Friday, January 02, 2015

Lone wolves, stray dogs and leaderless resistance

THE lone-wolf attack on the Lindt cafe in Martin Place, Sydney, reflects a pattern of jihadist act­ivity that merits much closer analysis than it receives from sec­urity agencies and Western governments. Instead, in the aftermath of such attacks a left- leaning commentariat, security agencies that often failed to keep the lone actor under surveillance and terrorist experts dismiss the incident as the one-off act of a deranged lunatic.

Indeed, to take such actors seriously, it is alleged, only plays into a socially divisive politics of fear. Thus, The Guardian’s Yassir Morsi considers Man Haron Monis “a desperate man with a violent past” and academic experts such as Clive Williams inform us that Monis received “no direction from the Islamic State”, while Greg Barton contends “it’s a one-off home-grown incident”.

The propensity to regard religiously motivated violence as the actions of deracinated loners is not confined to Australia. A similar complacency characterised the Canadian response to the attacks in October by Martin Rouleau in Quebec and Michael Zehaf-Bibeau in Ottawa and the US response to Zane Thompson’s hatchet attack on New York pol­icemen in the same month.

This response dismisses too quickly a strategy by Islamic State and Jabhat al-Nusra, also known as al-Nusra Front, that Western governments need to address forcefully. From the Tsarnaev brothers’ attack on the Boston Marathon and the murder of Lee Rigby in south London in 2013 to this year’s Ottawa and New York attacks, the Lindt cafe assault and the hit-and-run attacks in France before Christmas, such incidents have become the new normal.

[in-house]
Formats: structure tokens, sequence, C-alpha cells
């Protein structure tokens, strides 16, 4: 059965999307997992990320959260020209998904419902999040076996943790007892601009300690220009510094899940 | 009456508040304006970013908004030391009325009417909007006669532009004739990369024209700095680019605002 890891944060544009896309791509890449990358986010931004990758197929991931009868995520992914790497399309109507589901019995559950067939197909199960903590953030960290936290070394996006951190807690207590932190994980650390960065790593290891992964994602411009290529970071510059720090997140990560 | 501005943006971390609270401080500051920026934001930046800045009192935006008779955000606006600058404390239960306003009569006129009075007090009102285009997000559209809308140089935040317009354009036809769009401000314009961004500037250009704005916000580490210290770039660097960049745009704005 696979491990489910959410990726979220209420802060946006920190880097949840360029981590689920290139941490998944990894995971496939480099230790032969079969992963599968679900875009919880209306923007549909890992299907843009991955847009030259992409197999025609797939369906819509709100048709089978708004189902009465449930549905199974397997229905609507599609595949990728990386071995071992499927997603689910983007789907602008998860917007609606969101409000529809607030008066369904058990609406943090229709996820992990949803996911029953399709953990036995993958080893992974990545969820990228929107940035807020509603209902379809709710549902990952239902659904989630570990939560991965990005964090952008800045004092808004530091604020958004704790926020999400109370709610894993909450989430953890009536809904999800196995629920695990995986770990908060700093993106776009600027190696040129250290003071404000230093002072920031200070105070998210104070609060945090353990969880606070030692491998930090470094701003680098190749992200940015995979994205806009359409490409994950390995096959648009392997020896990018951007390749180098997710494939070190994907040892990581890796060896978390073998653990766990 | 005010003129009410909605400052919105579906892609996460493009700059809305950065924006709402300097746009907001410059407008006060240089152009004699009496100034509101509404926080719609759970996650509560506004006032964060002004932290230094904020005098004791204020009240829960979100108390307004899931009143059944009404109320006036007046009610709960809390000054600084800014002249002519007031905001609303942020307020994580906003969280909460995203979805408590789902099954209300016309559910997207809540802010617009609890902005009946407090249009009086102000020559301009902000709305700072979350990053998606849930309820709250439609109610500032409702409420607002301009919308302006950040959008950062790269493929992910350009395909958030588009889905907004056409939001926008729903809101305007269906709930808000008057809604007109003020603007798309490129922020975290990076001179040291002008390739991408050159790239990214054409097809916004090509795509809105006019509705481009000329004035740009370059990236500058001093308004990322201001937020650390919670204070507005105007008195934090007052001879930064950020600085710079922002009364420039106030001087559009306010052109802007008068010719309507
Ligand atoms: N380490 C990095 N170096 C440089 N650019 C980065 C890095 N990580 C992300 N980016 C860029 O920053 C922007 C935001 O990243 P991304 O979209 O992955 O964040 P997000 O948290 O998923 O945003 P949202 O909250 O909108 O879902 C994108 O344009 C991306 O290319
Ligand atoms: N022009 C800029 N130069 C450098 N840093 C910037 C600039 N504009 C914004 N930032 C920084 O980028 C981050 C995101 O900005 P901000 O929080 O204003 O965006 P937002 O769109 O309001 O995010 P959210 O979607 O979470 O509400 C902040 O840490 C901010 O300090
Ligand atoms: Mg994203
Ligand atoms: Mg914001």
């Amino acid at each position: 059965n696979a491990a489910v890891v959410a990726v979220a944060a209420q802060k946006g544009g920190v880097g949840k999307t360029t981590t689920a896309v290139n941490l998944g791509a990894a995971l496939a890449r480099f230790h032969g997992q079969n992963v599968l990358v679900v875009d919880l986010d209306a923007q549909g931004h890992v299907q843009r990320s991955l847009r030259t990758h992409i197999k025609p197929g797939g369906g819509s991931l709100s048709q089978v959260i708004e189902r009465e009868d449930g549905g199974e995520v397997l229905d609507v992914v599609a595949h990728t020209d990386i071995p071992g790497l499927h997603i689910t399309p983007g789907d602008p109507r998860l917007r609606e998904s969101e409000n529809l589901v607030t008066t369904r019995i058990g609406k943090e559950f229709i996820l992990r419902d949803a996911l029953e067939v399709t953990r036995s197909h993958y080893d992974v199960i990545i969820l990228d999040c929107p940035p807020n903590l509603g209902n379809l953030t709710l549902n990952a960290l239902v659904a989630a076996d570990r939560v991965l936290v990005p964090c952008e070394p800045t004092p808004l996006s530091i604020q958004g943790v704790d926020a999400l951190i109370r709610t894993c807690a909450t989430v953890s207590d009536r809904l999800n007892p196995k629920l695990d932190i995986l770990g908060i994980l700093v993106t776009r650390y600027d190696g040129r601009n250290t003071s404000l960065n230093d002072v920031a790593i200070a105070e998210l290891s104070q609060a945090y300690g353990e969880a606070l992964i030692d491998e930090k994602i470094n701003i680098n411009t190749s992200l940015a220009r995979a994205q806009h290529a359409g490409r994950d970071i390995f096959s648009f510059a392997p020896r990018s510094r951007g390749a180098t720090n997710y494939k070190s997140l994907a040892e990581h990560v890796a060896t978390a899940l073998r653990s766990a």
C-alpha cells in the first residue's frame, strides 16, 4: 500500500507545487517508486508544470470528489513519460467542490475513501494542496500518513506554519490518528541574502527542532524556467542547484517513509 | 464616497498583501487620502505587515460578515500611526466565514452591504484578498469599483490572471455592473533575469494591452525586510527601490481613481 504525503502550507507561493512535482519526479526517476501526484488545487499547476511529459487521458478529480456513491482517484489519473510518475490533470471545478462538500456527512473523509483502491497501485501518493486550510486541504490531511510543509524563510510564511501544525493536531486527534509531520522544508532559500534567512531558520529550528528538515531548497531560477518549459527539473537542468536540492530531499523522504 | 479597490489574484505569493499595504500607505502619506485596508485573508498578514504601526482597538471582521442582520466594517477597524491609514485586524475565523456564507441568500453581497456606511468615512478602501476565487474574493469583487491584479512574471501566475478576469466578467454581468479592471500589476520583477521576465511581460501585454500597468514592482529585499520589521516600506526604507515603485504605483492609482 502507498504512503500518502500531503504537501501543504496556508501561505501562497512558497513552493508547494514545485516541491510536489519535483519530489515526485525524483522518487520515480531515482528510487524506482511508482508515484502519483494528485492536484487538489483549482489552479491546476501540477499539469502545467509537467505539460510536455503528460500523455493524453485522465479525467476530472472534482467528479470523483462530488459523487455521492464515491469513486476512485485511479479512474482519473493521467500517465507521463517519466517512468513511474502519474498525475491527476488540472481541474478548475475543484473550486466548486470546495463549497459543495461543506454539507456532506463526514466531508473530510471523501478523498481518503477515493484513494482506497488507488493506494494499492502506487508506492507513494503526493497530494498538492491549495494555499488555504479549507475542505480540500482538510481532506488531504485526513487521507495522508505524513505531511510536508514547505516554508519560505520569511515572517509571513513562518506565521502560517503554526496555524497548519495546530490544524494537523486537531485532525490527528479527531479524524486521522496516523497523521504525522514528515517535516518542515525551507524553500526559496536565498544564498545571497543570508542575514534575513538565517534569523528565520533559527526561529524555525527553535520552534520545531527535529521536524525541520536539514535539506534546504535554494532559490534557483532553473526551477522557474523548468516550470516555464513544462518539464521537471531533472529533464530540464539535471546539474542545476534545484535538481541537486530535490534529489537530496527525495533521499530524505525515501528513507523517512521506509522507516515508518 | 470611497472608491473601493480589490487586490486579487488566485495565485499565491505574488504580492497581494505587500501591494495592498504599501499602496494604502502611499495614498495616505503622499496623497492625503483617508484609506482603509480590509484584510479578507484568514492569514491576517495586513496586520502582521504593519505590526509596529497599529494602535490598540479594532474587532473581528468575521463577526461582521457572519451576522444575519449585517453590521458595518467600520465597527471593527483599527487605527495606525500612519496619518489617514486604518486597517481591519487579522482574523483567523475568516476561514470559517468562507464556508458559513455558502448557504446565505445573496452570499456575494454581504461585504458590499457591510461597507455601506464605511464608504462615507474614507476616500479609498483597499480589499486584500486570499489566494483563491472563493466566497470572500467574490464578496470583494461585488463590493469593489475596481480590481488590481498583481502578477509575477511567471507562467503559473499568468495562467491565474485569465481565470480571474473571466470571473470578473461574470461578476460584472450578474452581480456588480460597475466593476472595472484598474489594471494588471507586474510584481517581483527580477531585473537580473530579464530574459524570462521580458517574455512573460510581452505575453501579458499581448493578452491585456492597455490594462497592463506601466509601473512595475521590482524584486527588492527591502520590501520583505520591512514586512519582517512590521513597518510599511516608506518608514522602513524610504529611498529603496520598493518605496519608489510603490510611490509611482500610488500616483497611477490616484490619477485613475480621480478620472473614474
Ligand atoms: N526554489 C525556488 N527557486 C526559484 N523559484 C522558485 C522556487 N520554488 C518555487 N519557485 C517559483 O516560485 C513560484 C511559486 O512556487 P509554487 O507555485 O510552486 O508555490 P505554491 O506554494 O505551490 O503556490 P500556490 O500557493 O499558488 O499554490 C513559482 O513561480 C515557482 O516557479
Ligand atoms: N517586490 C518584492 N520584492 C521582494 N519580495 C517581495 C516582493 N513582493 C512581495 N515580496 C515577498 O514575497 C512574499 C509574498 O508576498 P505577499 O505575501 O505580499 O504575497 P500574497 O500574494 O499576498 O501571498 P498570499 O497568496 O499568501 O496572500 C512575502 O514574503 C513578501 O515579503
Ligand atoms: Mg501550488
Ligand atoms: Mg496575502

They achieve what Cold War terrorist organisations sought, namely “many people watching and not many dead”. Violence motivated by the Irish Republican Army or the Palestine Liberation Organisation in the 1970s thrived on the oxygen of publicity. Such tactics increasingly suit the social media agenda of Islamic State to keep the West off balance by striking at its cosmopolitan heart.

It is not a coincidence, then, that an Islamic State online fatwa in September required potential jihadis to “kill a disbelieving American or European — especially the spiteful and filthy French — or an Australian, or a Canadian, or any other disbeliever … in any manner or way”. The potential assassin requires no authority for the deed because: “It is immaterial if an infidel is a combatant or a civilian. The sentence is one” — and it is, of course, death. The attacks in New York, Canada, Sydney, Dijon and Nantes predictably followed in the wake of this social media appeal.

In other words, although security services and the media dismiss the actors as “stray dogs” rather than lone wolves, their attacks serve a wider strategic purpose and reflect the thinking of the most important jihadist tactician since 9/11, Abu Musab al-Suri. Al-Suri possesses impeccable Islamist credentials. Syrian in origin, he gained Spanish citizenship through marriage in 1984. Subsequently he spent time in Peshawar, as al-Qa’ida began to take shape, with Osama bin Laden’s mentor, the Palestinian Abdullah Azzam. Moving to Londonistan in the early 90s, he joined the al-Qa’ida-linked group al-Muhajiroun.